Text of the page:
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    Re: Mercator vs. Great Circle Charts
    From: Derrick Young
    Date: 2001 Aug 29, 7:39 AM

    Carolyn,
    
    You pose the same type of questions that I see in most beginning navigation
    classes.  Many of these questions should be addressed in the classroom
    discussion BUT, I know from experience that they are glossed over by some
    instructors.  So here goes.
    
    1. Can true direction be determined in the same manner for all locations on
    a
    Mercator chart?  Yes - that is what the compass rose helps you with.  How
    about on a great circle chart?  Again, yes.
    
    2. How is the compass rose used on each of these charts?  The compass rose
    shows a lot of information.  It provides you with the true rose (the outer
    ring), the next ring in the compass rose provides you with the magnetic
    heading.  This is what your magnetic compass should read if there are no
    other external influences (but there are - that is why you also have a
    deviation table for the boat).  You can remember all of this by the TVMDC
    formula - True + Variation (from the nearest Compass Rose to the area you
    are working) gives Magnetic plus Deviation (unique to your boat/ship) gives
    Compass.
    
    3. If I were to draw a straight line between two points (say Tokyo and Cabo
    San Lucas) on both a Mercator chart and a great circle chart, would either
    straight line represent a great circle?  Yes - both are.
    
    4. Given the straight line drawn between Tokyo and Cabo San Lucas (see
    above), which chart, the Mercator or the great circle, would give me the
    shortest route between these two points?  By definition, a great circle
    route is the shortest sailing route.  The thing to remember here is that the
    Mercator chart is most accurate at the middle latitudes, so I would expect
    the Mercator chart to provide a longer distance than a great circle chart.
    But the sailing direction would be the same.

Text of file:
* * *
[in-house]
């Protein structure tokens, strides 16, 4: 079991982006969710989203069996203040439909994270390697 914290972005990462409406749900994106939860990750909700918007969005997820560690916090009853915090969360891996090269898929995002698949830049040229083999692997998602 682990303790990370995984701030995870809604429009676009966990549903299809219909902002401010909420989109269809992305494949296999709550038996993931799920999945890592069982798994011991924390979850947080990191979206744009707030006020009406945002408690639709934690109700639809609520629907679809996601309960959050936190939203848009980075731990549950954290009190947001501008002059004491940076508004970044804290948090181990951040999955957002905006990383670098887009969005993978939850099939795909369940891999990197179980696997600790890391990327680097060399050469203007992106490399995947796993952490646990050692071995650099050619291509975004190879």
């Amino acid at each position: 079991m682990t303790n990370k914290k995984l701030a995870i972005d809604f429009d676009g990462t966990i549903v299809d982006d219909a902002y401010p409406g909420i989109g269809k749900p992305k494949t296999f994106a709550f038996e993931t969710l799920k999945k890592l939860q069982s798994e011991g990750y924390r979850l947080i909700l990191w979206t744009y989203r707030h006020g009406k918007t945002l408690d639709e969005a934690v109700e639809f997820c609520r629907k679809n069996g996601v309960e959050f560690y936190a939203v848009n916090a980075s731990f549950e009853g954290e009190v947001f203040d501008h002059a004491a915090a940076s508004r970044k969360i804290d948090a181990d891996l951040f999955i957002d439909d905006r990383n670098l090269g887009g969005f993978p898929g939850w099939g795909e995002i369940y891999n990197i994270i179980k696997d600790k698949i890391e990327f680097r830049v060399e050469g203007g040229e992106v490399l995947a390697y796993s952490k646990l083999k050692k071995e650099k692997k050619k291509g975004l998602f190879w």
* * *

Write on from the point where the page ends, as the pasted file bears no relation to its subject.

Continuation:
5. Would sailing a great circle course always be the best way to travel
    across the ocean, or would ships have to take into consideration unfavorable
    
    winds, currents, or storms that might cause a delay?  Any navigator must
    apply the general prudence rule and take into account those items that will
    influence their voyage.  The thing to remember here is that there are three
    phases to navigation, planning (good old DR) the whole voyage - this is
    where you lay out the overall course and intended stops.  The next is the
    detailed planning, where you will consult the sailing directions, current
    information, weather forecasts and other external influences (like ice
    flows, etc.) and then make detail corrections that you may need to make your
    intended destination.  The last is recording what course was actually
    steered, speed actually made turns for and use this to determine where you
    actually went.  This will then require you to redo the detailed planning for
    the next step of the voyage.
    
    6. Do most large ships today use computer assistance to help them choose the
    
    best course across the ocean?  Yes they do.  They use GPS, LORAN, and some
    still have the old SATNAV system.  They also use RDF (radio direction
    finding) - but you normally see this on the older smaller ships.  They also
    use celestial navigation and the good old DR plot.
    
    
    I hope this helps, please feel free to contact me directly (
    youngd{at}hqlee.deca.mil  ) if you need further
    assistance.
    
    derrick
    

       
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